Sunday, September 26, 2010

Low carb stuffing. Seriously.

I got to wondering what it would be like to eat a Thanksgiving dinner that was hearty and filling, but doesn't spike your insulin and lead you to a blood sugar crash. So, expect an upcoming series of posts with low-carb/primal/paleo/gluten-free Thanksgiving dishes.

Recently, I accidentally devised a low-carb recipe for "corn" muffins when trying to figure out how to make drop biscuits from coconut flour. I did not successfully recreate biscuits, but ended up with a result that ended up with a striking similarity to corn muffins. These are the base of this recipe.

You could bake these in a loaf pan, but I prefer my silicone muffin trays since I end up with more crunchy surface area. The stuffing itself has pancetta and leeks for added flavor, though you could substitute smoked sausage or even bacon for the former.

LOW-CARB "CORN" MUFFINSMakes a dozen muffins


  • 2/3 cup coconut flour
  • 1/2 cup butter (1 stick), melted
  • 8 eggs
  • 1/2 tsp salt
  • 1/2 tsp baking powder
  1. Preheat oven to 400 degrees
  2. Whisk together the coconut flour, salt, and baking powder.
  3. In another bowl, beat the eggs. Whisk in the melted butter.
  4. Add the coconut flour mixture to the egg/butter mixture and stir to combine.
  5. Divide the batter among 12 greased muffin cups. Bake for 25 minutes or until golden brown.

  • 1 recipe "corn" muffins (above)
  • 4 Tbs unsalted butter
  • 8 oz pancetta (or smoked sausage such as andouille), cut into 1/4" dice
  • 1 large onion, finely chopped
  • 1 leek, finely chopped
  • 3 celery ribs, finely chopped
  • 2 cloves garlic, minced
  • 2 tsp dried thyme leaves
  • 2 Tbs minced fresh parsley leaves
  • 2 eggs
  • 2 cups chicken broth (or 1 cup chicken broth + 1 cup cream or half-and-half for a more indulgent stuffing)
  • Salt and pepper to taste
  1. Cut the corn muffins into 1/2" cubes. Spread them out evenly in a single layer on a parchment paper-lined cookie sheet, including the crumbs. Bake at 250 degrees for an hour to dry out.
  2. Preheat oven to 400 degrees.
  3. Melt the butter in a very large skillet over medium-high heat. Add the pancetta and saute until crisp. Add the onion, leek, and celery, and saute until soft and translucent. Add the garlic and thyme and cook for a minute longer.
  4. Grease a 13"x9" pan. Add the dry muffin cubes and the vegetable-pancetta mixture, including all of the butter and pan juices.
  5. Beat the eggs, combine them with chicken broth, and pour over the bread mixture. Also add the parsley. Combine everything with your hands, squeezing and crumbling the bread cubes to ensure that they soak up plenty of liquid.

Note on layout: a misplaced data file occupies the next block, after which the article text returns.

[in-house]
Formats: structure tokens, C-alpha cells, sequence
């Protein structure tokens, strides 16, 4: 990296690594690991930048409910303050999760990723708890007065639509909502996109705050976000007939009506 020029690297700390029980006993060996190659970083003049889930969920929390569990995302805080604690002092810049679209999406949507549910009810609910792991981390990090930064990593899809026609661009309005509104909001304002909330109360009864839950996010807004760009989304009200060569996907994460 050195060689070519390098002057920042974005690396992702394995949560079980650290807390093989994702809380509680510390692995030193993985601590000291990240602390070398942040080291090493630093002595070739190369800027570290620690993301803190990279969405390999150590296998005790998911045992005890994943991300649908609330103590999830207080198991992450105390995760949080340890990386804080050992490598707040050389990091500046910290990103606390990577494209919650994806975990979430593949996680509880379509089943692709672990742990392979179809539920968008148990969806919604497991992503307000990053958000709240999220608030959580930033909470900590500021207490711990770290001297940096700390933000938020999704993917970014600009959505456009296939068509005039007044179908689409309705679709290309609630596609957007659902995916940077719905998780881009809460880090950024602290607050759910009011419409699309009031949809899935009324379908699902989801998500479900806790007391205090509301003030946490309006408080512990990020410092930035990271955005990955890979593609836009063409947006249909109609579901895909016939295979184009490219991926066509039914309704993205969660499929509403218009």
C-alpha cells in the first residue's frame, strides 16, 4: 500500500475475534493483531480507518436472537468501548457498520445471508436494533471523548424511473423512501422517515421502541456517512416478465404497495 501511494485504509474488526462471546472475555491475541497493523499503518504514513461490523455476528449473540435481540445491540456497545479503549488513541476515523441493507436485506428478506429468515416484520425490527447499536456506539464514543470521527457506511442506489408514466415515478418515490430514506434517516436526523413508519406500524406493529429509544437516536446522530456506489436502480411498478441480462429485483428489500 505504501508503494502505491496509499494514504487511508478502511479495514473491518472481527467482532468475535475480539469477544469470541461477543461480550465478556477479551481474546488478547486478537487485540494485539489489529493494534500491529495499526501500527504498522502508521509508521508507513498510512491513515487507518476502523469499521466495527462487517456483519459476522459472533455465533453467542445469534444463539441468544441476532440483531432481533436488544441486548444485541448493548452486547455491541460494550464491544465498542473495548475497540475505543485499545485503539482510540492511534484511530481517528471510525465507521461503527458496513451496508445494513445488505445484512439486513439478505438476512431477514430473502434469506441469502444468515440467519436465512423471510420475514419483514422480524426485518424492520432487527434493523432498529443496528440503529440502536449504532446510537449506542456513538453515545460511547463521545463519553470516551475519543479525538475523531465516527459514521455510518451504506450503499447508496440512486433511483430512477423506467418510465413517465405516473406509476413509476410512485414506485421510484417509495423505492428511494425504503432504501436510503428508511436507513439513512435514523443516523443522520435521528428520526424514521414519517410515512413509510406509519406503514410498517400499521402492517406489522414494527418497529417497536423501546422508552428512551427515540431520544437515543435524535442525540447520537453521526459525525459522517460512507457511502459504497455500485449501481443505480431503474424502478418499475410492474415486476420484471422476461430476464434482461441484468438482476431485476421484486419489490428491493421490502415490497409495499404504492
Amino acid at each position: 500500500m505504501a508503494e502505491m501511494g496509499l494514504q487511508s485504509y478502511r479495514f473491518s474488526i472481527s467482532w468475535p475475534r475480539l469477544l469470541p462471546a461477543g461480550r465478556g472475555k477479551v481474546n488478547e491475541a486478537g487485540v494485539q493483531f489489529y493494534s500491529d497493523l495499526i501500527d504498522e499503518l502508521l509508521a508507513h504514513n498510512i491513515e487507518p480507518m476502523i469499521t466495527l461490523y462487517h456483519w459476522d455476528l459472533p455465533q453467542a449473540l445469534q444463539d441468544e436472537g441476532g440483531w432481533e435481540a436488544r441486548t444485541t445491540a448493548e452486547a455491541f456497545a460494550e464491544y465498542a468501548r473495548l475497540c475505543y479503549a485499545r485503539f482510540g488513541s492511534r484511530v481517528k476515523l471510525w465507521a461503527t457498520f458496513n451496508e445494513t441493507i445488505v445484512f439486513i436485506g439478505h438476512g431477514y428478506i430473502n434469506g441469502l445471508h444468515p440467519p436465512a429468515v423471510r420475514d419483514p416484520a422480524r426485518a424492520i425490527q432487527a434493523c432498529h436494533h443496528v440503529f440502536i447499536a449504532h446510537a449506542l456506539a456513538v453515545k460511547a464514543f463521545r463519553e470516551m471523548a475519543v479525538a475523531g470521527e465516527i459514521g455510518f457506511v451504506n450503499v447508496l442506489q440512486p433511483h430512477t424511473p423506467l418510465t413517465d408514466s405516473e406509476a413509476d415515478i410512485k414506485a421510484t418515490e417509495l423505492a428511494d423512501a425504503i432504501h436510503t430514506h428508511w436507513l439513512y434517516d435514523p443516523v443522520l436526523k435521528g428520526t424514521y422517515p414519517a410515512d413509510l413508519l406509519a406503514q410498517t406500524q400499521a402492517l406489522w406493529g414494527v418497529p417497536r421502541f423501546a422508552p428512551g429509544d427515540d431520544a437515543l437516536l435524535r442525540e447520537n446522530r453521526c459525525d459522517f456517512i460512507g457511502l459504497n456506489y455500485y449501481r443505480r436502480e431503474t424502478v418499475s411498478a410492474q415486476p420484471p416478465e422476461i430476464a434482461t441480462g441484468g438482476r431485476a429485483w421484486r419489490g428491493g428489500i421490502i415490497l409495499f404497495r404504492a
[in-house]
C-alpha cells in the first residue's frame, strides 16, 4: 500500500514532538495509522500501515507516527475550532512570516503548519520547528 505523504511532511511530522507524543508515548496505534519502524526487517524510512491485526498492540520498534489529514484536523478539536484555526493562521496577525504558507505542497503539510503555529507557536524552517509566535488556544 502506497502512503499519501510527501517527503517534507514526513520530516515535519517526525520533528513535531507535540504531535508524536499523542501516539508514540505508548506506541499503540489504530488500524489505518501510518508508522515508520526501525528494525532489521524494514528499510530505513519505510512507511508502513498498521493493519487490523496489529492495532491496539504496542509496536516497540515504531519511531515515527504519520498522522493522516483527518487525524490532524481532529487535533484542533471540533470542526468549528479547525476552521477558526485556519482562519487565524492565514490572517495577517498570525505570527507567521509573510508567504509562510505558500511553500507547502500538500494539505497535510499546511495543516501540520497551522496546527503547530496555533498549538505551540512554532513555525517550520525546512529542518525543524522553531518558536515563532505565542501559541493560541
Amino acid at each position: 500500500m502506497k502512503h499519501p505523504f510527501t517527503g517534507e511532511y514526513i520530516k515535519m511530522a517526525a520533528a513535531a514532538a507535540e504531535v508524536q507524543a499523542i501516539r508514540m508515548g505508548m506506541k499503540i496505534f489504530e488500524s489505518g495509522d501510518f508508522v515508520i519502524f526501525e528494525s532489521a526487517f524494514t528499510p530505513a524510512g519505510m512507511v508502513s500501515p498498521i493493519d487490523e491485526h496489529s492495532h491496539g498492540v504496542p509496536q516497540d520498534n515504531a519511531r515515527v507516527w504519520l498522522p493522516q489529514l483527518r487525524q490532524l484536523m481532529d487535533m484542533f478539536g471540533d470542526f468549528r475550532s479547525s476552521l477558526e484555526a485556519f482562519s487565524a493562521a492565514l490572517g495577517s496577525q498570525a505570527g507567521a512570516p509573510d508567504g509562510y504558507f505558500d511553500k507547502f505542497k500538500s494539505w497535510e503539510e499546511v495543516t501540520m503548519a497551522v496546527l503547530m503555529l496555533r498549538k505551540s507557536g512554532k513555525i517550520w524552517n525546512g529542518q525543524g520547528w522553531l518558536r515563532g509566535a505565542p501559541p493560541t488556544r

6. Bake, uncovered, at 400 for about an hour or until the top is browned and crisp.
Lower-fat/lower calorie variation: For the muffins, replace all or some of the eggs with egg whites (2 egg whites or 1/4 cup liquid egg substitute per egg). Replace the butter in the "corn" muffins with 6 Tbs full-fat ricotta cheese + 2 Tbs melted butter or oil. Cut back on the butter in the stuffing to 1 or 2 Tbs, use egg whites instead of egg, and/or replace the pancetta with smoked turkey sausage. It's up to you!


Christina @ ilovefetacheese said...

This looks AMAZING!!

Anonymous said...

We tried it and although we made the pieces kind of big, it tasted great and was more than the bread stuffing. Next time we will cut the pieces smaller. We thought they would absorb liquid and get mushy, but they didn't and held up completely to the liquid, so the answer to that I think is to make the pieces smaller. Will make it again for sure! Thanks!

Erica said...

@Anonymous: Glad you enjoyed! As far as getting the bread to absorb the liquid, I found that it helps to really squeeze the bread pieces with your hands as you mix them with the chicken broth/egg mixture. That way you crumble the bread and kind of squish the liquid into the bread pieces. It also helps to let it sit for a little while to absorb the liquid, at least an hour.

Julia Day said...

I am drooling!!! thank you for your post on the stuffing.

LewisWPorter said...

What is the carb count information for both recipes? :0) It sounds amazing. I can't wait to try it (with a few vegetarian substitutions). Thanks for sharing.

Erica said...

@LewisWPorter: Unfortunately I don't have the carb count offhand :( Sorry!

Pentimenti said...

I used your recipe as a jumping off point. I made a half recipe of the muffins adding one drained and pureed can of baby corn to it. Baked it in a muffin top pan. Then I just went my own wild way with mushrooms and onions and sage, broth and egg. Thanks. I love stuffing.

Randal Oulton said...

(A) Hi there, about a year later -- just to clarify, when you say they are like corn muffins, did you mean in appearance, or taste, or texture..... (B) Did you happen to record somewhere the size of the muffins you got 12 of? Questions aside, I'm intrigued by the idea!!!!

Erica said...

Randal: (A) I'd say first and foremost looks, then texture, and lastly taste. I've since devised a cornbread recipe that tastes a lot more like the real thing: . I'll probably test a stuffing recipe with it closer to Thanksgiving. (B) The muffin pan I used holds 1 cup of liquid per muffin.

Unknown said...

These are amazing ! Thank you so much for sharing this "happy mistake". I am going to use these in my family's traditional stuffing. I am also going to try dropping the uncooked dough into stew to see if this recipe will make good dumplings.

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